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Why journalists need to brand themselves

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New York Times editor Jill Abramson says that half the people coming to the newspaper's website in the runup to the election were searching for Nate Silver, the political forecasting whiz who writes the blog FiveThirtyEight.

"He got huge, huge readership," she said at a conference covered by MediaBistro. "They weren't coming for the rest of the Times; they came for him."

In other words, Nate Silver has developed a personal brand that is bigger than the New York Times when it comes to the niche of political forecasting.

Journalism schools like film schools

That quote from Abramson appeared in my inbox the same day that Joshua Benton of Nieman Lab reviewed a new report on the newspaper industry by Clay Shirky, Emily Bell and C.W. Anderson.

The report -- Post Industrial Journalism: Adapting to the Present -- sees a new reality for journalism school grads in which the first step in their careers will not be to tie their reputation to an established media institution, as they might have in the past, but to create their own reputation. This has implications for journalism schools, the report says:

Already, journalism schools are more like film schools than law schools, which is to say that the relative success or failure of a J-School grad is going to be far more variable than it used to be. There are fewer entry-level jobs — the jobs that used to serve as unofficial proving grounds and apprenticeships — in metropolitan dailies and local TV than there used to be. Like film school graduates, they will have to go out into the world and create a name for themselves. It's a far less predictable environment and the career paths are less clear.

Another Times reporter, Brian Stelter, who covers media, built his own reputation blogging about TV news while still a student at Towson University. Based on that, the Times hired him a few years ago. I have often wondered if he could go back out on his own and take advantage of his 155,000 followers on Twitter and again create his own brand in media news. He is already working on a book.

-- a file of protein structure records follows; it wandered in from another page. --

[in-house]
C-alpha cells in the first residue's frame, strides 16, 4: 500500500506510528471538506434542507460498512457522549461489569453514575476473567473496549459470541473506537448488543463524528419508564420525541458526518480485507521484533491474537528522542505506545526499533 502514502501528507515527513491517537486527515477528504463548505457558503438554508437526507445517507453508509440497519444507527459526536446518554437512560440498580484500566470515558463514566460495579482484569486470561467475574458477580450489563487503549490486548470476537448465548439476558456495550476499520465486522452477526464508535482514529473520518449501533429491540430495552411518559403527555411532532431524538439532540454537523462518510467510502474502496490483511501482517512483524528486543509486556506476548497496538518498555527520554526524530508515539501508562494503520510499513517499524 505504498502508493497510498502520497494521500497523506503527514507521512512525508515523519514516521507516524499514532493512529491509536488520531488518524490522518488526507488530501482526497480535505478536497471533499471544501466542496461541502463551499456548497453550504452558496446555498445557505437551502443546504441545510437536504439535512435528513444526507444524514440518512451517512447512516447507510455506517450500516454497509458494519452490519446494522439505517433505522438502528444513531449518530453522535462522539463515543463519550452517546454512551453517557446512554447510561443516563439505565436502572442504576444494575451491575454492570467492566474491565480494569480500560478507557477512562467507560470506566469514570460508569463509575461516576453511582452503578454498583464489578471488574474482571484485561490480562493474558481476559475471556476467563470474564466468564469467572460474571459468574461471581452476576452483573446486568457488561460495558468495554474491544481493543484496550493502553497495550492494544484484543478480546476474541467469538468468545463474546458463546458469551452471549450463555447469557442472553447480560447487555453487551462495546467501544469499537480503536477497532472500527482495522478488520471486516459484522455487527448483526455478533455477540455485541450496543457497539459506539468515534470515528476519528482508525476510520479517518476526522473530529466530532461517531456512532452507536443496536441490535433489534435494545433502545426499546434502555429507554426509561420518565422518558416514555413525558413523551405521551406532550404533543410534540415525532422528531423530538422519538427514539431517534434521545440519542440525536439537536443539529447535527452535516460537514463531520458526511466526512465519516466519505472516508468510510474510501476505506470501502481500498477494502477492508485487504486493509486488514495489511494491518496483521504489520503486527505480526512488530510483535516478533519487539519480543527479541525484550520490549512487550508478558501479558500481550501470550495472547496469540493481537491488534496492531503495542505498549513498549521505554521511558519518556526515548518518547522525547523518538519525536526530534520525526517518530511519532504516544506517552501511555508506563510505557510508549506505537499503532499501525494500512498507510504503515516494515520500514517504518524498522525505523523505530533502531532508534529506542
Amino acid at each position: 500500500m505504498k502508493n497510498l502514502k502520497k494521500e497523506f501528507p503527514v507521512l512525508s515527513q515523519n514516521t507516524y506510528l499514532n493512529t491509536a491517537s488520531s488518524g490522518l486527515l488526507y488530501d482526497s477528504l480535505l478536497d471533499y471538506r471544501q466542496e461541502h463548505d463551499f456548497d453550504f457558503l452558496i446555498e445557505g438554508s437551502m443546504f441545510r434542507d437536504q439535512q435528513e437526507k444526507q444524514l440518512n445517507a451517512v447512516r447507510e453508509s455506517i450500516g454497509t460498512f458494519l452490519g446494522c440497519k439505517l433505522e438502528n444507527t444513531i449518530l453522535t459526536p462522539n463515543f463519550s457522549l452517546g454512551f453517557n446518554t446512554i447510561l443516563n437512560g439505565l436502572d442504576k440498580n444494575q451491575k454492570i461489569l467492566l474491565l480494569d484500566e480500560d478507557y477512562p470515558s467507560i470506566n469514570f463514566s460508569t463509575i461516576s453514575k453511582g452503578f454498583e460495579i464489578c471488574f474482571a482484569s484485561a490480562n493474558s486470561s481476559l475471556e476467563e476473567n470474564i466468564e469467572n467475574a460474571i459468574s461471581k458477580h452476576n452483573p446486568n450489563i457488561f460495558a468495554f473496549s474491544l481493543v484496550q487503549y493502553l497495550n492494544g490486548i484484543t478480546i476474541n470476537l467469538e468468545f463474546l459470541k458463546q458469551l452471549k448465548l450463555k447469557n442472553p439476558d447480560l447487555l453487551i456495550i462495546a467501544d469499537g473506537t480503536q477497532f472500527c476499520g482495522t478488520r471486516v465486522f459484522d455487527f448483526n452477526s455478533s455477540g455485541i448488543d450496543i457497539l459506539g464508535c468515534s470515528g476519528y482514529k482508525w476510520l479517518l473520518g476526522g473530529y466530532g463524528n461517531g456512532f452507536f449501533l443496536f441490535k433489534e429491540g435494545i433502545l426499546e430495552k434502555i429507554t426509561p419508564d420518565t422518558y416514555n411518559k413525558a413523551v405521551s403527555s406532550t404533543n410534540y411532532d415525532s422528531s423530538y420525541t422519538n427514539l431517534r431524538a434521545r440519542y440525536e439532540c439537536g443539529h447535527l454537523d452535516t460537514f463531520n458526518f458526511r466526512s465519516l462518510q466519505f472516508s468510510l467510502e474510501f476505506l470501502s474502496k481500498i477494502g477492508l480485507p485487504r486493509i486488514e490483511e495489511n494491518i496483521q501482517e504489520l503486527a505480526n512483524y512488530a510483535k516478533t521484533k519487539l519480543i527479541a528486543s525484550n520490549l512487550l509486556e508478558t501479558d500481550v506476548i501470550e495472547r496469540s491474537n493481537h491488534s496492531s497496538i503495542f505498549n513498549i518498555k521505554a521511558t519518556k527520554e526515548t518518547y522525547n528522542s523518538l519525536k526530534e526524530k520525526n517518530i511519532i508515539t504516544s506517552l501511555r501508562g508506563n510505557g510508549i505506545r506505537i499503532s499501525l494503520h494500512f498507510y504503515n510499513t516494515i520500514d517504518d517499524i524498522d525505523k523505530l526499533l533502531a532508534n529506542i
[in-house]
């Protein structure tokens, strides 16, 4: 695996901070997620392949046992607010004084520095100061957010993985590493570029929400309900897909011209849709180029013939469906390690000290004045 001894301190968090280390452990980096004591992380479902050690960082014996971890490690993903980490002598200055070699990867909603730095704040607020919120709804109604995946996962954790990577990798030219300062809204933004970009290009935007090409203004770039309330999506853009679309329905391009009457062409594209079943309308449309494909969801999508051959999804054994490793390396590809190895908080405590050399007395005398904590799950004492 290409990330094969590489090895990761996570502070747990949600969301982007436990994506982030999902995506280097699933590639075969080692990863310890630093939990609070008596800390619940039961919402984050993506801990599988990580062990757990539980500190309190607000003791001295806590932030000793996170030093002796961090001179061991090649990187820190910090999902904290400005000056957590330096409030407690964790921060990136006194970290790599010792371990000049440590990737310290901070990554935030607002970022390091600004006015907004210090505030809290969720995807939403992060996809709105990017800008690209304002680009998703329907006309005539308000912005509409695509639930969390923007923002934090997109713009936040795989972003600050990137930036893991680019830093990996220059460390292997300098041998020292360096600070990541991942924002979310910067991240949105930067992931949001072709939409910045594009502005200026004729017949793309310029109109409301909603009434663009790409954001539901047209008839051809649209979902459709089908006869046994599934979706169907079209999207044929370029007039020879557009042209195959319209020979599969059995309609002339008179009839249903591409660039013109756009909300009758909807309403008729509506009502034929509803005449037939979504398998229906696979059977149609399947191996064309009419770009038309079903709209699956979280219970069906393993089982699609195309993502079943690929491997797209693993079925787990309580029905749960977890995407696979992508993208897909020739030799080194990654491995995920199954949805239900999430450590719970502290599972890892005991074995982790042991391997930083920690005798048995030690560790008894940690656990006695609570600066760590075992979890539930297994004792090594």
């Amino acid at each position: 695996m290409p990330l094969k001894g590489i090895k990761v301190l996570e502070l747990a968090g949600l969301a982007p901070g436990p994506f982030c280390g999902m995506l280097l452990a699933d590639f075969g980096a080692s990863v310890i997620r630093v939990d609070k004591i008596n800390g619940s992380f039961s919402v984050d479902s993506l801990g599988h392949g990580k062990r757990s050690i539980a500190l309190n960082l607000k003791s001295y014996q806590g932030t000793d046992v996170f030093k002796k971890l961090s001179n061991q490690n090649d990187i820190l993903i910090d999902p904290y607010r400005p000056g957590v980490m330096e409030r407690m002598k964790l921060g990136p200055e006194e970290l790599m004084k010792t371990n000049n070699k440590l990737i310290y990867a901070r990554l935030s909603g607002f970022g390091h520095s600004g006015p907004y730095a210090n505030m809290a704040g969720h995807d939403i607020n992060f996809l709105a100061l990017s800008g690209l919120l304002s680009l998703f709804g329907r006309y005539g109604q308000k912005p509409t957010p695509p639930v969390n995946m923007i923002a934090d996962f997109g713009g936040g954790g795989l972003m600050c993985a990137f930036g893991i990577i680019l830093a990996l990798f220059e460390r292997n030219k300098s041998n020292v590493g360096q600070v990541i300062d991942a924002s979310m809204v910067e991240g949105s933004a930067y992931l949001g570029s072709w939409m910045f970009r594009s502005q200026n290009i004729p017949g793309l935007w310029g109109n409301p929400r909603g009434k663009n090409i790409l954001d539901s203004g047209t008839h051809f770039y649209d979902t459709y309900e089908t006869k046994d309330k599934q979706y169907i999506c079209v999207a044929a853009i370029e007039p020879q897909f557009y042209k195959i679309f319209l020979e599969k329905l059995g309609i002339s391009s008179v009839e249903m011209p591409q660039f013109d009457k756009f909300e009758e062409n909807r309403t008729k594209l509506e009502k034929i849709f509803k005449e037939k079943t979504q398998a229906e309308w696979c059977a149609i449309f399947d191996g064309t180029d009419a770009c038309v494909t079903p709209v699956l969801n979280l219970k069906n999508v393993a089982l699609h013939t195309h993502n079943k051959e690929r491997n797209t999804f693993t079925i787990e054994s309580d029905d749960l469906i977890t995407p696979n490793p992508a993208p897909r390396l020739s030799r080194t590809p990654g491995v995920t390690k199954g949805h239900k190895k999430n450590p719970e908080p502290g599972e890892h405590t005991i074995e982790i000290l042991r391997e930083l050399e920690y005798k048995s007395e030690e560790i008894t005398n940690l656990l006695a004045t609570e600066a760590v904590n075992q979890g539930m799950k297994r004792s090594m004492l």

Where to, journalism graduates?

Some journalism professors at universities in the U.S. lament the fact that they don't have a good answer for parents and students who wonder where the jobs will be after graduation. That is part of the reason some journalism schools are seeing declines in enrollment.

Here in China, the graduates of top journalism schools can still count on finding jobs in the major state media. But for those who don't want to work in those media organizations -- Xinhua News Agency, People's Daily, China Daily, CCTV -- the path is less certain.

As for Nate Silver's future at the Times, Abramson was quoted in MediaBistro as saying she hopes she can hang onto him. They'll talk soon, she says. When he finishes his book tour.

This article originally appeared on the blog News Entrepreneurs and is posted on IJNet with permission.

James Breiner is co-director of the Global Business Journalism Program at Tsinghua University. He is a former Knight International Journalism Fellow who launched and directed the Center for Digital Journalism at the University of Guadalajara. He is bilingual in Spanish and English and is a consultant in online journalism and leadership. Follow him on Twitter.

yong

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